18 thoughts on “Costume Designer Piero Tosi: The Frock Flicks Guide

  1. Set in 1330? My, my, late middle ages has never looked so frilly before! LOL

    And those are all magnificent. See, Hollywood, that’s what doing your homework and acting on it looks like.

  2. These are just stunning. And that last gown in particular I love. Amazing! (And no shortage of hairpins for the most part, either!)

      1. it shows! can we, like, make an award and send it to him? and other worthy designers? I mean, these are just fantastic.

  3. Marcel Escoffier actually designed Alida Valli’s costumes in Senso, which is why they look more “Hollywood leading lady” than all the others which were designed by Tosi.

  4. Are the costumes in the first two pictures of Tosi designed by him for the theatre? Do you know what production they were for? They (as all of these) are incredible!

      1. No, this was Pier Paolo Pasolini’s 1969 film “Medea,” which was Callas’ only film. Piero Cicoletti and Gabriella Pescucci worked on the costumes as well.

        It’s on YouTube in an English-dubbed version.

  5. My favourites of Piero Tosi costumes are Il Gattopardo, Ludwig and L’Innocente. But all are so incredibly awe inspiring that I’m literally kneeling in adoration.
    He is the benchmark for costume designers as Mr Tosi dresses his actors including the extras from head to toe. They look right bc of this.

  6. The Leopard is hands down one of the most gorgeous films ever. I think Coppola pulled a lot from it for The Godfather.

    1. I read in a book on clothing through the ages, about the film “The Leopard”, that some of the shots were composed so the people were arranged like they appear in contemporary paintings of that era. They really tried with the verisimilitude of that film. I was surprised how much I liked it, and I still remember it though I saw it many years ago. I was just entranced by watching it.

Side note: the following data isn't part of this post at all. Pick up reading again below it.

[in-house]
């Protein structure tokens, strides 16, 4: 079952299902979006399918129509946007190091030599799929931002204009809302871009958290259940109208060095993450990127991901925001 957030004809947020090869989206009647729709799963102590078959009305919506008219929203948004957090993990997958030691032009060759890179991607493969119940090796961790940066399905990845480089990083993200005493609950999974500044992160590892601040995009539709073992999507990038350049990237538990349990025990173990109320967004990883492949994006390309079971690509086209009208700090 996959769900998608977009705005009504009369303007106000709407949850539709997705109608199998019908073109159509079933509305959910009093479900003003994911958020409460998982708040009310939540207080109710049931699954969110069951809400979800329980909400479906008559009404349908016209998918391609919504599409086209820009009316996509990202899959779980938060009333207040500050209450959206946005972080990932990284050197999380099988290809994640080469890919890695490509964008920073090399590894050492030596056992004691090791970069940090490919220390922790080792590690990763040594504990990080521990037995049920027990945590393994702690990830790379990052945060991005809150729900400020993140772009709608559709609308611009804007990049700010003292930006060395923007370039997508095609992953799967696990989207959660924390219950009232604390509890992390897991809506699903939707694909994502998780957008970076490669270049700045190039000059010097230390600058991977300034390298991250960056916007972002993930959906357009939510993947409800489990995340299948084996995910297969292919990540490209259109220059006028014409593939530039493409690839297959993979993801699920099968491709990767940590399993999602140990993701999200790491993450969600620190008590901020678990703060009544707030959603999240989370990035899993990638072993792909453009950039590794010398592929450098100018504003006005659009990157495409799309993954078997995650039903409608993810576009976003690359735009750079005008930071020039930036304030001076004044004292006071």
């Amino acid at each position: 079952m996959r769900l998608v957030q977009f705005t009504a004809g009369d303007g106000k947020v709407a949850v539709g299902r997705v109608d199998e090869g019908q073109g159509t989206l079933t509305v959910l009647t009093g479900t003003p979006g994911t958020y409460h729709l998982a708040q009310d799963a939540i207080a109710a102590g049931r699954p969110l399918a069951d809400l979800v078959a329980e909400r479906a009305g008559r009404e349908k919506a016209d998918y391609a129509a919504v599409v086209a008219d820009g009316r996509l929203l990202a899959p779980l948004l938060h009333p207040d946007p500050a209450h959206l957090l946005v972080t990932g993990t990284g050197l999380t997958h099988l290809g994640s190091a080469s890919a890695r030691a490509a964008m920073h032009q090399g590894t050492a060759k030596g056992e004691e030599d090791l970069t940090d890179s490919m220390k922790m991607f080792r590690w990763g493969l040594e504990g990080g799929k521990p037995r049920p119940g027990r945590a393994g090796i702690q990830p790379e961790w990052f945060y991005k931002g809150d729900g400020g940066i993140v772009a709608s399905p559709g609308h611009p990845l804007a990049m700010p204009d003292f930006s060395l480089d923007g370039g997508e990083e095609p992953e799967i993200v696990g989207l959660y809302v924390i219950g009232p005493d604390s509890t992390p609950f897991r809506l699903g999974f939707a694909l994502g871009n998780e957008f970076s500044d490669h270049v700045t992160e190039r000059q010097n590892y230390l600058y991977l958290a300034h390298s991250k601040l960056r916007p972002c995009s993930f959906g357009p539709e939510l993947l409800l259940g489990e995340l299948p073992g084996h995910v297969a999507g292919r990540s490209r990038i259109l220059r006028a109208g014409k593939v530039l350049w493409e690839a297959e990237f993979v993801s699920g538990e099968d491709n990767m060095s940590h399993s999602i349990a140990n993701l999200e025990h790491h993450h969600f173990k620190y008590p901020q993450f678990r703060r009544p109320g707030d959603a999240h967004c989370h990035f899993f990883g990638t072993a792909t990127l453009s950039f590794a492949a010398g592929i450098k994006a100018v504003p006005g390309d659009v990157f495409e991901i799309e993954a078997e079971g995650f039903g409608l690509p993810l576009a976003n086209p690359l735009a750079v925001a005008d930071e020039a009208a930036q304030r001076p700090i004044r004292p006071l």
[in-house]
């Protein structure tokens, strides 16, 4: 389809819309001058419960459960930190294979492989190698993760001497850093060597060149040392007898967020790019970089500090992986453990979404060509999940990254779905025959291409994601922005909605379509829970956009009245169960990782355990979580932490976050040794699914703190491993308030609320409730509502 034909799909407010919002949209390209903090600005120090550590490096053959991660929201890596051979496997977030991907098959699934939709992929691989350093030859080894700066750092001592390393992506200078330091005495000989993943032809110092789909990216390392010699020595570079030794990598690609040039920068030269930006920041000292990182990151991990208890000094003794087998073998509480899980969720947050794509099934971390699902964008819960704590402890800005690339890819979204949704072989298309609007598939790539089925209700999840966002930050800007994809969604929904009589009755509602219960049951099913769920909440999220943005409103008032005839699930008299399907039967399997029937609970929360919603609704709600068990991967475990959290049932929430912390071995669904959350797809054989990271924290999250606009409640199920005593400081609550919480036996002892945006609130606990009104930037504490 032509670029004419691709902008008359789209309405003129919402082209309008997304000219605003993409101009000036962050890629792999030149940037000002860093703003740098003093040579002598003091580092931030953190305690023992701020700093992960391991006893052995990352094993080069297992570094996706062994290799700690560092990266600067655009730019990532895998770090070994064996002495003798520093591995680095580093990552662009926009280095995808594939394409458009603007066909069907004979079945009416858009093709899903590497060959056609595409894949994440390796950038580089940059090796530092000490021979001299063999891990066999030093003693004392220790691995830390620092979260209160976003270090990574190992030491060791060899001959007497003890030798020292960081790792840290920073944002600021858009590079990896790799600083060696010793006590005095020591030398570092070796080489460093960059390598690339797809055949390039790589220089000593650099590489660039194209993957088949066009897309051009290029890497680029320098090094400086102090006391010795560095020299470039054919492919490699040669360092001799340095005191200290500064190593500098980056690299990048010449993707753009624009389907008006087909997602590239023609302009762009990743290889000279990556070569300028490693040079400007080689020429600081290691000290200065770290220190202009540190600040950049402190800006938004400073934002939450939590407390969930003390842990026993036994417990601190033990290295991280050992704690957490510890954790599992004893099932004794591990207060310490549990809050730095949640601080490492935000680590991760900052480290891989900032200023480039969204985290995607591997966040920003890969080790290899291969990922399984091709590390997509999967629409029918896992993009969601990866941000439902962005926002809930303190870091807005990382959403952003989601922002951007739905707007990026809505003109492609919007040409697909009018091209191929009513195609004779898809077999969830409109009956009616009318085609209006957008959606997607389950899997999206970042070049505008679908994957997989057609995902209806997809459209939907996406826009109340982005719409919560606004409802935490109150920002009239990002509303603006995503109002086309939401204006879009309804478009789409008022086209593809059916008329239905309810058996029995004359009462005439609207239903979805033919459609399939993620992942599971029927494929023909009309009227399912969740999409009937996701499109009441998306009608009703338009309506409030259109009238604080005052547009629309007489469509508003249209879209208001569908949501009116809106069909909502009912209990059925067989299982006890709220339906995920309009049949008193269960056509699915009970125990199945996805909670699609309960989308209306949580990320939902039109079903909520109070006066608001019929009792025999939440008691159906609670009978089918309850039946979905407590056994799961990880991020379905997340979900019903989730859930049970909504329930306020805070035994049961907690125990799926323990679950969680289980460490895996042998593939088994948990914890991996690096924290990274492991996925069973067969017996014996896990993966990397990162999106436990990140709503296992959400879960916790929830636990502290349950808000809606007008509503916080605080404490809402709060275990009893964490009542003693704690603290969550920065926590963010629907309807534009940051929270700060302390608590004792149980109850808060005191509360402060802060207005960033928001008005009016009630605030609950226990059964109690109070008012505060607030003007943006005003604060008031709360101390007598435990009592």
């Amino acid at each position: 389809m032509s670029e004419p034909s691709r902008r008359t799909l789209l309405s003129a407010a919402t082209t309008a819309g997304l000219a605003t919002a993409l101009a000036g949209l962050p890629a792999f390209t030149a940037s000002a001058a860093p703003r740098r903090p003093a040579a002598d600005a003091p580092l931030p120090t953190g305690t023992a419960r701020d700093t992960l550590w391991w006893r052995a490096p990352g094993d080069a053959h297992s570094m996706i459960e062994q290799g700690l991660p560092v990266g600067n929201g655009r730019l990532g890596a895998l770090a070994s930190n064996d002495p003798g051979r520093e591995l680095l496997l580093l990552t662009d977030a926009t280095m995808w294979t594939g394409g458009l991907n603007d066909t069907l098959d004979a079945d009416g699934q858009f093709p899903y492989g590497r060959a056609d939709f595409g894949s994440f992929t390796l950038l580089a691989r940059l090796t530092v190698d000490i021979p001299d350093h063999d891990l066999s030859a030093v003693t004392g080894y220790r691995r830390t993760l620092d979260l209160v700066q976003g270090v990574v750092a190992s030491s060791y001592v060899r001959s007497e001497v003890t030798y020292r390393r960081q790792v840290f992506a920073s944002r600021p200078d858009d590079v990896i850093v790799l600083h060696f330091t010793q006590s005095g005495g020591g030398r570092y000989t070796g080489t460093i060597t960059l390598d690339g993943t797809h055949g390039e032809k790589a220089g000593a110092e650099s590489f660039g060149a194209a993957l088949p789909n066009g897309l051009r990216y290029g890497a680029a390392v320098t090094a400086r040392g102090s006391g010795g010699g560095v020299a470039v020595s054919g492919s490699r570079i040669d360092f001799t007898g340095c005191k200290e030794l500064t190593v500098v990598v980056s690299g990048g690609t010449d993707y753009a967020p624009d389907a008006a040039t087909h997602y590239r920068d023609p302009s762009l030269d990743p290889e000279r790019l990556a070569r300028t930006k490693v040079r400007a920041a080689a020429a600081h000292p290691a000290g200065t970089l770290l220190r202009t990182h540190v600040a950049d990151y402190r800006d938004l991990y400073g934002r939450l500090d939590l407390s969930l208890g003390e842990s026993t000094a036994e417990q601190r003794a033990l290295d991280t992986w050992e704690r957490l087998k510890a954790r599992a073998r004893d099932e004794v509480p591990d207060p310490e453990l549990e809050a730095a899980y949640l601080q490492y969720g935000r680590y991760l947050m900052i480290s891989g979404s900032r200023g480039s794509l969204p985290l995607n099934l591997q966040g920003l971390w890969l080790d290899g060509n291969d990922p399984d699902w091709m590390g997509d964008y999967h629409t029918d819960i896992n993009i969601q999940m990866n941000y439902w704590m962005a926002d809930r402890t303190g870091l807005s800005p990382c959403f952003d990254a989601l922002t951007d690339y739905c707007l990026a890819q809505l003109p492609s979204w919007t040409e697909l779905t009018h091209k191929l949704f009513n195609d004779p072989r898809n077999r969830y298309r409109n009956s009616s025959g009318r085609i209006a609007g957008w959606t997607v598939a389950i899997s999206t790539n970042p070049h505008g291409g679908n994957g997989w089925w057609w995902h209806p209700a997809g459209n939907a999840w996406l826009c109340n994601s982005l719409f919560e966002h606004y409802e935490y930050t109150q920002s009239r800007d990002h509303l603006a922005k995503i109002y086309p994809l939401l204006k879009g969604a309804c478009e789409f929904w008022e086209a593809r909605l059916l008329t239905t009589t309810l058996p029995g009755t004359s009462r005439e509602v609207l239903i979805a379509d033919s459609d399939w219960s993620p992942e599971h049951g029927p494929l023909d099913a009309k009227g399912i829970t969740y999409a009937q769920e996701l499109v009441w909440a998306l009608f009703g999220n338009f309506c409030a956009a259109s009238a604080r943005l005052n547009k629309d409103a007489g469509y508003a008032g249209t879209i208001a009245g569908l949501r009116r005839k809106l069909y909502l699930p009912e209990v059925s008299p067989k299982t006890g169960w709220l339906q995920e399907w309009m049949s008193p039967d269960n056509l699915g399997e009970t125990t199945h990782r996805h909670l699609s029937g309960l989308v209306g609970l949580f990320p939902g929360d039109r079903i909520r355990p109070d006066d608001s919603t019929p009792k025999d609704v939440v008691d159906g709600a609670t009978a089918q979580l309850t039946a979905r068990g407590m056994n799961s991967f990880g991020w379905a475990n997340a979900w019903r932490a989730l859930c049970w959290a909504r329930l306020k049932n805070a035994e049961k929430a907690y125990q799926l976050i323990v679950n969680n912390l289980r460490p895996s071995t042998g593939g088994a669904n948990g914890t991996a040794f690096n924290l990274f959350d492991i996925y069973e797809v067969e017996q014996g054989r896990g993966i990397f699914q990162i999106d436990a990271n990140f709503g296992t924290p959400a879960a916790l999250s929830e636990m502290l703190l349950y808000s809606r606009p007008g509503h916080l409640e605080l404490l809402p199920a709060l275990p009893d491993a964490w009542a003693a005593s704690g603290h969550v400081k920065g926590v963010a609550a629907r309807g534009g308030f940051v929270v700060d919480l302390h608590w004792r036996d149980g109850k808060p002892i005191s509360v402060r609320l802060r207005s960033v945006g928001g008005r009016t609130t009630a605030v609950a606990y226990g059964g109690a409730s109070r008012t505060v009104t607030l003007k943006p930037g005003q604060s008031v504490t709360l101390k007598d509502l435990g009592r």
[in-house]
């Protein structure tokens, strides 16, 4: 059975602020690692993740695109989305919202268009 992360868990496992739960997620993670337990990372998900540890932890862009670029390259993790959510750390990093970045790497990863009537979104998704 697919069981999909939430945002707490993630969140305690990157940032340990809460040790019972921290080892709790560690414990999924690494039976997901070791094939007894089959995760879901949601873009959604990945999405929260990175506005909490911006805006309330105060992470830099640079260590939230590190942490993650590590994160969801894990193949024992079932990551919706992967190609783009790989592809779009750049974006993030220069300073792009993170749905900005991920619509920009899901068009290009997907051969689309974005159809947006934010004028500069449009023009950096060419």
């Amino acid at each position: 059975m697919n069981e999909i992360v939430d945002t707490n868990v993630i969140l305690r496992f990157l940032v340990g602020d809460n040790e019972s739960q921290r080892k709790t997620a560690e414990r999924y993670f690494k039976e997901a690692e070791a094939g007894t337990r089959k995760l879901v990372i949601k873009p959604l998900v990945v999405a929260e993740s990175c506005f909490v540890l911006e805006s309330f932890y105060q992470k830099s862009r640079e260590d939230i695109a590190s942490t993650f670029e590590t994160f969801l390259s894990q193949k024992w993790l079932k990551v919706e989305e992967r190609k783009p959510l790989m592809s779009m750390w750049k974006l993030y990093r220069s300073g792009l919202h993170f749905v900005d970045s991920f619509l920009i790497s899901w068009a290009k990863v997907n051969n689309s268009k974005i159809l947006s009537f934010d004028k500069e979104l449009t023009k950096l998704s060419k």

7. I’ve actually seen a lot of thee films and remember the costumes fondly. I think my favorite is Ludwig. I’m so glad there is a designer out there who believes in head-to-foot design.

  8. Thank you for this look at Piero Tosi’s magnificent work. I saw a number of these films in the theater back at the time, and it was nice revisiting them.

  9. I wish the male costumes in Il Gattopardo had received more coverage. Burt Lancaster as the patriarch had it all — the clothes, the posture, the hair. His character spoke so little during the performance (good thing as he was dubbed), yet his look, especially at the ball scene, conveyed so much emotion. One of my favorites, and it’s a hoot on the DVD extras to hear the director Sydney Pollack basically drool over Lancaster’s dressed by Tosi.

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